who rules the schools

De Blasio faces little pushback at first mayoral control hearing

PHOTO: Demetrius Freeman/Mayoral Photography Office.

In what felt like political déjà vu, Mayor Bill de Blasio returned to Albany to plead for continued control of city schools, encountering a slightly friendlier audience than he did last year.

De Blasio is fighting to oversee the school system after lawmakers gave him only a one-year extension of mayoral control in 2015. He faced a public test on Wednesday — his first mayoral control hearing in front of the Republican-controlled Senate this year — but survived the four-hour session with only a few contentious moments.

Some of the mayor’s critics even offered his administration praise.

“Chancellor Fariña is certainly an excellent advocate on your behalf, and on the schools’ behalf, and on the children’s behalf,” said Carl Marcellino, the powerful Republican chair of the education committee. “She does her job and she does it very well in my opinion.”

Getting into the good graces of Senate Republicans is de Blasio’s ticket to securing a longer extension of mayoral control. The Senate blocked a longer extension of the policy last year, crippling de Blasio’s hopes then of earning a permanent, or at least a three-year, extension of the policy.

Most observers believe that lawmakers extending mayoral control is inevitable, given the instability that would result from overhauling the governance of the country’s largest school system. But how long de Blasio will get is still up for debate, since a long-term extension would mean the Senate forgoing a political bargaining chip — and a chance to check in on de Blasio’s education agenda — over the next few years.

“I want to highlight the importance of this legislature not continuing to play the game of giving you one-year extensions,” said Senator Liz Krueger, a Democrat from New York City. “There is no way to plan for a public school system for over a million children, not knowing from year to year to year whether or not your entire system is going to go into legal collapse every 12 months.”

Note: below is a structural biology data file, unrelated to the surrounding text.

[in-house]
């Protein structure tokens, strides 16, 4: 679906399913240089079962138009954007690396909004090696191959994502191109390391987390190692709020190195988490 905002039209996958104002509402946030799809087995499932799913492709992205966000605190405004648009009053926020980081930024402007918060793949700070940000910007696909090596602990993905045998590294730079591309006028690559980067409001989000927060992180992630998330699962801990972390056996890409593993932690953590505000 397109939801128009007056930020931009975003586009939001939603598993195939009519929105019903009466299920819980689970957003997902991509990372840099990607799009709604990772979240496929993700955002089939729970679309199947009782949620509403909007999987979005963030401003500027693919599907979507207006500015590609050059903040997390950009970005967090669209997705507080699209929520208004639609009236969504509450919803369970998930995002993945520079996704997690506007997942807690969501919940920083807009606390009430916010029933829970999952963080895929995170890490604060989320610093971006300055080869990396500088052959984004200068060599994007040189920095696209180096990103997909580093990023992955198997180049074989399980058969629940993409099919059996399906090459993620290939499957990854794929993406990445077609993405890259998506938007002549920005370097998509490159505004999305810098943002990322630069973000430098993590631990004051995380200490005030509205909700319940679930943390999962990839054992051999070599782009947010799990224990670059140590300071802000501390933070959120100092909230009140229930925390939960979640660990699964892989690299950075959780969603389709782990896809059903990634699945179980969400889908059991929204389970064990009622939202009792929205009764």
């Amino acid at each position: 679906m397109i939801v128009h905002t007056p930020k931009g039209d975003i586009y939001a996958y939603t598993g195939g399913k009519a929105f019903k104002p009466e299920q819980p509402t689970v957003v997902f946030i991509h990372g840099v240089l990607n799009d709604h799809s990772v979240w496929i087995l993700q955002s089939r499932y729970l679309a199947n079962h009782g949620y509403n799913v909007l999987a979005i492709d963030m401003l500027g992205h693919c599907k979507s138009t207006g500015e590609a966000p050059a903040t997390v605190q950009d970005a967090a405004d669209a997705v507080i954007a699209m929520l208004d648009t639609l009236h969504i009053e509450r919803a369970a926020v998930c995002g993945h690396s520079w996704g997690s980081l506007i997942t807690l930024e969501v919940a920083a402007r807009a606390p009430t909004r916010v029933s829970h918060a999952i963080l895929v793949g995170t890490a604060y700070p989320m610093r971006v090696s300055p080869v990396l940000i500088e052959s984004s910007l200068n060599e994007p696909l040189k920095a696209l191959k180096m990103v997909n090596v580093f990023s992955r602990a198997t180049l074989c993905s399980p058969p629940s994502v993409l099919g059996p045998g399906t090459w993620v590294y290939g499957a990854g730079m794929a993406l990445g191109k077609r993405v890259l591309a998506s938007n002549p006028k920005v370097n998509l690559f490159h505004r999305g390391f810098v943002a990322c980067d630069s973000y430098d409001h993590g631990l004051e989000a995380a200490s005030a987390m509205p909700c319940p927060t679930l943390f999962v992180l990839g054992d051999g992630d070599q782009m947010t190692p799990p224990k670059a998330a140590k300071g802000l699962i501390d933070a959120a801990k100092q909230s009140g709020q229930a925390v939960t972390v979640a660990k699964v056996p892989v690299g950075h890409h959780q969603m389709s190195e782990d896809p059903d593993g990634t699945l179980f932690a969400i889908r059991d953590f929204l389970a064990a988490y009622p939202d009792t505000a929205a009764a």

On Wednesday, the mayor leaned on familiar arguments to make his case for a seven-year extension of the policy. De Blasio talked about his new slate of college-readiness policies, and argued that any other leadership structure would encourage corruption and create chaos.

“There is a broad understanding that this system has worked far better than the previous,” de Blasio said. “There’s also a broad understanding that there is no viable alternative.”

De Blasio still faced skepticism. Not every Senator praised the mayor, and some questioned him about how he handles failing schools.

The second public hearing is scheduled for the end of May in New York City. The legislature’s final decision will likely come at the end of the legislative session.

beyond high school

Tennessee leads nation in FAFSA filings for third straight year

Bill Haslam has been Tennessee's governor since 2011.

Equipping more Tennesseans with the tools to succeed after high school has been a hallmark of Gov. Bill Haslam’s administration. And the efforts seem to be paying off as the governor heads into his final 18 months in office.

Haslam announced on Thursday that the state has set another new record for the number of high school seniors filing their Free Application for Federal Student Aid, also known as FAFSA.

With 73.5 percent completing the form for the upcoming academic year — an increase of 3.2 percent from last year — Tennessee led the nation in FAFSA filings for the third straight year, according to the governor’s office.

The increase isn’t surprising, given that students had a longer period to fill out the form last year. In order to make the process more user-friendly, the FAFSA window opened on Oct. 1 instead of Jan. 1.

But the increase remains significant. The FAFSA filing rate is one indicator that more students are pursuing educational opportunities beyond a high school diploma.

Getting students ready for college and career has been a major focus under Haslam, a businessman and former Knoxville mayor who became governor in 2011. He launched his Drive to 55 initiative in 2013 with the goal that at least 55 percent of Tennesseans will have postsecondary degrees or other high-skill job certifications by 2025.